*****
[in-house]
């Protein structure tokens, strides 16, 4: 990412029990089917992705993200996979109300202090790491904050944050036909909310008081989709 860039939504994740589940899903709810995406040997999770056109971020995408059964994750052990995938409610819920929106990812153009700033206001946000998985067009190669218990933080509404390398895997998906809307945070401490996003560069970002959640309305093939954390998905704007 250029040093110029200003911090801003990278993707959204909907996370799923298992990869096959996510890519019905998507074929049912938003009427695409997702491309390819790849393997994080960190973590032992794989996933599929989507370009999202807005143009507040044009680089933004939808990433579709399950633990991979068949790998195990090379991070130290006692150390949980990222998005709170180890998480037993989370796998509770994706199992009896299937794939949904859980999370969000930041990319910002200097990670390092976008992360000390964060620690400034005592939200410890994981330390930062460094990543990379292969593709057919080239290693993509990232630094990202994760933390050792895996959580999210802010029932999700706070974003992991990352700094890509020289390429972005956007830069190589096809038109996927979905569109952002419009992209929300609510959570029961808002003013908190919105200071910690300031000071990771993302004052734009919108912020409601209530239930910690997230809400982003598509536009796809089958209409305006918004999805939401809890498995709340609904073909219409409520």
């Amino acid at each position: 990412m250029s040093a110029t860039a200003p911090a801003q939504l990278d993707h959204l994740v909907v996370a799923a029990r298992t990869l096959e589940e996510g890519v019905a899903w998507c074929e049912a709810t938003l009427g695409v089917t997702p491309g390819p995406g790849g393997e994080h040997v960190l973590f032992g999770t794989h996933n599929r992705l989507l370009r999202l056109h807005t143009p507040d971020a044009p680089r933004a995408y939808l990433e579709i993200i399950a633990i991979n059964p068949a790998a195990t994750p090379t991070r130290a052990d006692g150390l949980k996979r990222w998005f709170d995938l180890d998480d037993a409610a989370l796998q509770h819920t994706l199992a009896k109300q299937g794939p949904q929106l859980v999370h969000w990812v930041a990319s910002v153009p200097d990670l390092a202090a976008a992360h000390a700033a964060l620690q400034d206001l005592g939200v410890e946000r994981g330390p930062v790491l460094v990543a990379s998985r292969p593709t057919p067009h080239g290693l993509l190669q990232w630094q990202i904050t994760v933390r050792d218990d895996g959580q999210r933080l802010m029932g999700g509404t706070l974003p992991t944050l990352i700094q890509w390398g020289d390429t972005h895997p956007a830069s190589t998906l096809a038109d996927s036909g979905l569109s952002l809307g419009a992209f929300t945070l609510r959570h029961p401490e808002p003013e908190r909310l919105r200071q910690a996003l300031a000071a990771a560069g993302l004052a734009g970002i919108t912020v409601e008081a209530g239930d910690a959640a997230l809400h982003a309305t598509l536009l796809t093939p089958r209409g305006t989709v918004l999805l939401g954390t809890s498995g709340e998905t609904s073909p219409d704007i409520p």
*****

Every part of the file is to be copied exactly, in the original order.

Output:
[in-house]
């Protein structure tokens, strides 16, 4: 990412029990089917992705993200996979109300202090790491904050944050036909909310008081989709 860039939504994740589940899903709810995406040997999770056109971020995408059964994750052990995938409610819920929106990812153009700033206001946000998985067009190669218990933080509404390398895997998906809307945070401490996003560069970002959640309305093939954390998905704007 250029040093110029200003911090801003990278993707959204909907996370799923298992990869096959996510890519019905998507074929049912938003009427695409997702491309390819790849393997994080960190973590032992794989996933599929989507370009999202807005143009507040044009680089933004939808990433579709399950633990991979068949790998195990090379991070130290006692150390949980990222998005709170180890998480037993989370796998509770994706199992009896299937794939949904859980999370969000930041990319910002200097990670390092976008992360000390964060620690400034005592939200410890994981330390930062460094990543990379292969593709057919080239290693993509990232630094990202994760933390050792895996959580999210802010029932999700706070974003992991990352700094890509020289390429972005956007830069190589096809038109996927979905569109952002419009992209929300609510959570029961808002003013908190919105200071910690300031000071990771993302004052734009919108912020409601209530239930910690997230809400982003598509536009796809089958209409305006918004999805939401809890498995709340609904073909219409409520």
């Amino acid at each position: 990412m250029s040093a110029t860039a200003p911090a801003q939504l990278d993707h959204l994740v909907v996370a799923a029990r298992t990869l096959e589940e996510g890519v019905a899903w998507c074929e049912a709810t938003l009427g695409v089917t997702p491309g390819p995406g790849g393997e994080h040997v960190l973590f032992g999770t794989h996933n599929r992705l989507l370009r999202l056109h807005t143009p507040d971020a044009p680089r933004a995408y939808l990433e579709i993200i399950a633990i991979n059964p068949a790998a195990t994750p090379t991070r130290a052990d006692g150390l949980k996979r990222w998005f709170d995938l180890d998480d037993a409610a989370l796998q509770h819920t994706l199992a009896k109300q299937g794939p949904q929106l859980v999370h969000w990812v930041a990319s910002v153009p200097d990670l390092a202090a976008a992360h000390a700033a964060l620690q400034d206001l005592g939200v410890e946000r994981g330390p930062v790491l460094v990543a990379s998985r292969p593709t057919p067009h080239g290693l993509l190669q990232w630094q990202i904050t994760v933390r050792d218990d895996g959580q999210r933080l802010m029932g999700g509404t706070l974003p992991t944050l990352i700094q890509w390398g020289d390429t972005h895997p956007a830069s190589t998906l096809a038109d996927s036909g979905l569109s952002l809307g419009a992209f929300t945070l609510r959570h029961p401490e808002p003013e908190r909310l919105r200071q910690a996003l300031a000071a990771a560069g993302l004052a734009g970002i919108t912020v409601e008081a209530g239930d910690a959640a997230l809400h982003a309305t598509l536009l796809t093939p089958r209409g305006t989709v918004l999805l939401g954390t809890s498995g709340e998905t609904s073909p219409d704007i409520p």